Hiring Diversity

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What Does Diversity Do for Your Business?

(Photo above: Katie (right) with Janice | Photo Courtesy of Central Oregon Employment First)

What can a diverse workforce do for your business? When people think of diversity, they frequently think of gender and race, but it is less common for employers to think in terms of ability. An individual with intellectual/development disabilities (IDD) could be the perfect employee you haven’t considered.

For a number of reasons, employees who experience disabilities can be a particularly good fit for small businesses. For example, a part-time worker fits into the budget of smaller businesses, and many IDD employees are seeking jobs that are not full time. A part-time employee can take on many of the small jobs that prevent full-time workers from being as efficient and focused as possible. As Patti Rausch says of AJ, an administrative support staff member at the Diocese of Baker, “AJ’s role in the office allows staff to be more productive in other areas of their work.” His jobs range from organizing their newsletter and filing to sorting mail and stocking supplies, and, “everything AJ does allows us to do other important tasks in the office.” AJ follows a calendar of daily, weekly and monthly tasks which allows him to work independently, leaving full time employees focused on their work.

As an employer, do you feel that a good attitude is a key aspect in an excellent employee, and one you can’t train someone to have? Take Katie, an employee of the Redmond School District in Redmond High School’s nutrition services area as a perfect example of a motivated employee who would fit perfectly in any work environment. Her supervisor, Janice, is the kitchen manager. With the help of 1st Choice Assisted Care, LLC, she says she feels extremely fortunate to have Katie as part of her staff. She says they were looking for the person who was the “right fit for a long time.” She praises Katie, saying, “She is always positive and very dependable. Katie is terrific about asking questions to make sure she’s doing exactly what the kitchen needs, she’s cheerful and she has an upbeat personality, walking in with a smile and leaving with a smile.” As a manager, Janice places an emphasis on that particular quality in any employee, saying a positive attitude is “hugely valuable because it lays the foundation for a positive work atmosphere.”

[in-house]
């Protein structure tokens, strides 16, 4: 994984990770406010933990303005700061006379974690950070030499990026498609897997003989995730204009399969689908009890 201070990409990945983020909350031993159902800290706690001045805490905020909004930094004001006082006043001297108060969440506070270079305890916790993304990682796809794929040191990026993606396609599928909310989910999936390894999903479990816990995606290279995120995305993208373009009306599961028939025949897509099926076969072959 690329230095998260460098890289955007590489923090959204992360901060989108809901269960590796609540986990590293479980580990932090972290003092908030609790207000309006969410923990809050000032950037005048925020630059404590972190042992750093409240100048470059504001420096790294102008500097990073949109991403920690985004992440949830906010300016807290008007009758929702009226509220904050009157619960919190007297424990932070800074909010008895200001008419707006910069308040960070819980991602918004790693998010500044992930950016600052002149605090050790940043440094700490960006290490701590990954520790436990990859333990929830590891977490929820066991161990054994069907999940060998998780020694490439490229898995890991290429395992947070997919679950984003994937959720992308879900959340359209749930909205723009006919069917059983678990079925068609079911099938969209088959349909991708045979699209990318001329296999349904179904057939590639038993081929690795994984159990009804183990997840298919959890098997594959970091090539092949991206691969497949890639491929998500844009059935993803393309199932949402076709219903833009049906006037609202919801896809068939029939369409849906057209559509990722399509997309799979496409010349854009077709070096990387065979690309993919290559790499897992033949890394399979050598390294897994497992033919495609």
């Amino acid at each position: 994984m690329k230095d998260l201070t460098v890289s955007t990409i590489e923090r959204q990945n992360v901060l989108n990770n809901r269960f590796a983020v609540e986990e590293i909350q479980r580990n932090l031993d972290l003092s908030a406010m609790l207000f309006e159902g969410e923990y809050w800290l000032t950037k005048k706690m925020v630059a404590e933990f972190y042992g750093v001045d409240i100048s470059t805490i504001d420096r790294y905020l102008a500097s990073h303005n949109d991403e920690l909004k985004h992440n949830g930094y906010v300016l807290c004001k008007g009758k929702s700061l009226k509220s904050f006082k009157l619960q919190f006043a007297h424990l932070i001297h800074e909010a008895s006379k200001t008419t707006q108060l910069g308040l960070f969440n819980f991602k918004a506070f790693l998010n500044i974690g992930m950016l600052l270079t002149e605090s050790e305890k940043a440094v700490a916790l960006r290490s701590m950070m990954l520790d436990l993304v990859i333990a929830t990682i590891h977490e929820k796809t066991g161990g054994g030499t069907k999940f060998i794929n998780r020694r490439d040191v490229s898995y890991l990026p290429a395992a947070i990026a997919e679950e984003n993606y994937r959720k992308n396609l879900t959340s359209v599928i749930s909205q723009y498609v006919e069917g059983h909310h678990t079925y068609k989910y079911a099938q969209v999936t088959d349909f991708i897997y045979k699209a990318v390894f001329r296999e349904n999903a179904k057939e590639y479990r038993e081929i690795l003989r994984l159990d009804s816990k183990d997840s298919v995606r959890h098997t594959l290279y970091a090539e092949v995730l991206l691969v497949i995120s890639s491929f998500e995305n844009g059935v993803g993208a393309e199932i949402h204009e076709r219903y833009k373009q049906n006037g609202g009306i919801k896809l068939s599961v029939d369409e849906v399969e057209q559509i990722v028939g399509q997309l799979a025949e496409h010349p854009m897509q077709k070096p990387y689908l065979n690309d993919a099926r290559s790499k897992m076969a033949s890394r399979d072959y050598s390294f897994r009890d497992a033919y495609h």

Another key attribute of a terrific employee is loyalty, combined with dependability. With the support of a job coach — frequently available to an employee who needs extra support at no cost to the workplace — there are dozens of local job candidates who are anxious to find a workplace where they can become valuable, contributing members of a team. Garett is employed by Home Depot in Redmond. Sarah, his job coach, says, “Garrett is always on time and loves his job.” He earned a Bravo recently, an accolade for employees who go above and beyond. Garrett also received a Homer Award for living the values of the company and for excellence in his work. As Garrett himself will tell you, “I love working for this company and I’d love to work here the rest of my life.” He adds with a big smile, “Well, at least until I retire.”

For more information about employing a more diverse workforce in your business, visit employmentfirstcentraloregon.org, where you can find a list of local agencies who can help you find excellent candidates for your next job vacancy.

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